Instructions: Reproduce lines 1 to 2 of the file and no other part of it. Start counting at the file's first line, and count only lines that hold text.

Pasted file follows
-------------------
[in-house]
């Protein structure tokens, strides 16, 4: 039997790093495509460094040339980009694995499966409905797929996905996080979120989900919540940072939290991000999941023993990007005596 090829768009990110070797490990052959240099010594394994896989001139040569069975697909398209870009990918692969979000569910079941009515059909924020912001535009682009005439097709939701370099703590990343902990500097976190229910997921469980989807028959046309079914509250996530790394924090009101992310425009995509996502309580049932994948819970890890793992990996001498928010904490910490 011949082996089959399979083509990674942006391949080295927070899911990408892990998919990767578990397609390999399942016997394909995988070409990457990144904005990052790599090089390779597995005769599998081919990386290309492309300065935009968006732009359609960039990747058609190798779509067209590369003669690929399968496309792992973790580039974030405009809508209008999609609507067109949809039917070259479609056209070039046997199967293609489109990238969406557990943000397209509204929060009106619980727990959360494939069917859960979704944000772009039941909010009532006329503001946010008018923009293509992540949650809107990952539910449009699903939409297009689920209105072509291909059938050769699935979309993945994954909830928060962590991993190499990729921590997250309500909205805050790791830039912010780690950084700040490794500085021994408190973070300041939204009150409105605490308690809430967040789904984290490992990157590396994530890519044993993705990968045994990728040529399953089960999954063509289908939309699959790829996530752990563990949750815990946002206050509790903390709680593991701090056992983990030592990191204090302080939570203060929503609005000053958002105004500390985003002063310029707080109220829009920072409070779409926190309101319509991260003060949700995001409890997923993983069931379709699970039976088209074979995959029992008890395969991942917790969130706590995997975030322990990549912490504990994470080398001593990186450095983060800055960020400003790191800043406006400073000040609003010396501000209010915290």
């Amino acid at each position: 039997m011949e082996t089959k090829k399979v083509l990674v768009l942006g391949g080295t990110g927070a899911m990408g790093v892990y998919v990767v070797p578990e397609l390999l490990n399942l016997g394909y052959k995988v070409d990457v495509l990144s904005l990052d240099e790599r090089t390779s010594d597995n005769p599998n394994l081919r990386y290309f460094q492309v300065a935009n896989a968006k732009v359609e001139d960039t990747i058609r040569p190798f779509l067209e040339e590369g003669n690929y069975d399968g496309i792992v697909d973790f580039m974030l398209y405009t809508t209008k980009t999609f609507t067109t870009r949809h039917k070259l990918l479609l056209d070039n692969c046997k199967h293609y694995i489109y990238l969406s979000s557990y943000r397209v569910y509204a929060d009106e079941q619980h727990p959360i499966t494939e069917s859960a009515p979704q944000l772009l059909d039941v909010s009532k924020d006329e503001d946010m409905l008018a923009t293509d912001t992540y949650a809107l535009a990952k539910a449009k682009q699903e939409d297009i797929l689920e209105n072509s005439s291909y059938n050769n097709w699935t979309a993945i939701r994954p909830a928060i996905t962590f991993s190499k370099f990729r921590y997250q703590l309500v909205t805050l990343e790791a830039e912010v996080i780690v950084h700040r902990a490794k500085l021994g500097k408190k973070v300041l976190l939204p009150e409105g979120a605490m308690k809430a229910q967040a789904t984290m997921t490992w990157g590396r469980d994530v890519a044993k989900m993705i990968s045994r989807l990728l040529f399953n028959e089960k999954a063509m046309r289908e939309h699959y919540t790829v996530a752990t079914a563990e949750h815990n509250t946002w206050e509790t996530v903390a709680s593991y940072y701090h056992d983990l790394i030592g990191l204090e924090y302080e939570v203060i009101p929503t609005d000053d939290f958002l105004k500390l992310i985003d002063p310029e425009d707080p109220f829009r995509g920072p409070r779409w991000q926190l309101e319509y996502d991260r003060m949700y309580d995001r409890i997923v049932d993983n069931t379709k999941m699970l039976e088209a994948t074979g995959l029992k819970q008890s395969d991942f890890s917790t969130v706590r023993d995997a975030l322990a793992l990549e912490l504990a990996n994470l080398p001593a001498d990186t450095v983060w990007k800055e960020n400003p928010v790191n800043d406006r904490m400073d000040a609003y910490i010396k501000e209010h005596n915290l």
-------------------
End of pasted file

[in-house]
């Protein structure tokens, strides 16, 4: 039997790093495509460094040339980009694995499966409905797929996905996080979120989900919540940072939290991000999941023993990007005596 090829768009990110070797490990052959240099010594394994896989001139040569069975697909398209870009990918692969979000569910079941009515059909924020912001535009682009005439097709939701370099703590990343902990500097976190229910997921469980989807028959046309079914509250996530790394924090009101992310425009995509996502309580049932994948819970890890793992990996001498928010904490910490 011949082996089959399979083509990674942006391949080295927070899911990408892990998919990767578990397609390999399942016997394909995988070409990457990144904005990052790599090089390779597995005769599998081919990386290309492309300065935009968006732009359609960039990747058609190798779509067209590369003669690929399968496309792992973790580039974030405009809508209008999609609507067109949809039917070259479609056209070039046997199967293609489109990238969406557990943000397209509204929060009106619980727990959360494939069917859960979704944000772009039941909010009532006329503001946010008018923009293509992540949650809107990952539910449009699903939409297009689920209105072509291909059938050769699935979309993945994954909830928060962590991993190499990729921590997250309500909205805050790791830039912010780690950084700040490794500085021994408190973070300041939204009150409105605490308690809430967040789904984290490992990157590396994530890519044993993705990968045994990728040529399953089960999954063509289908939309699959790829996530752990563990949750815990946002206050509790903390709680593991701090056992983990030592990191204090302080939570203060929503609005000053958002105004500390985003002063310029707080109220829009920072409070779409926190309101319509991260003060949700995001409890997923993983069931379709699970039976088209074979995959029992008890395969991942917790969130706590995997975030322990990549912490504990994470080398001593990186450095983060800055960020400003790191800043406006400073000040609003010396501000209010915290």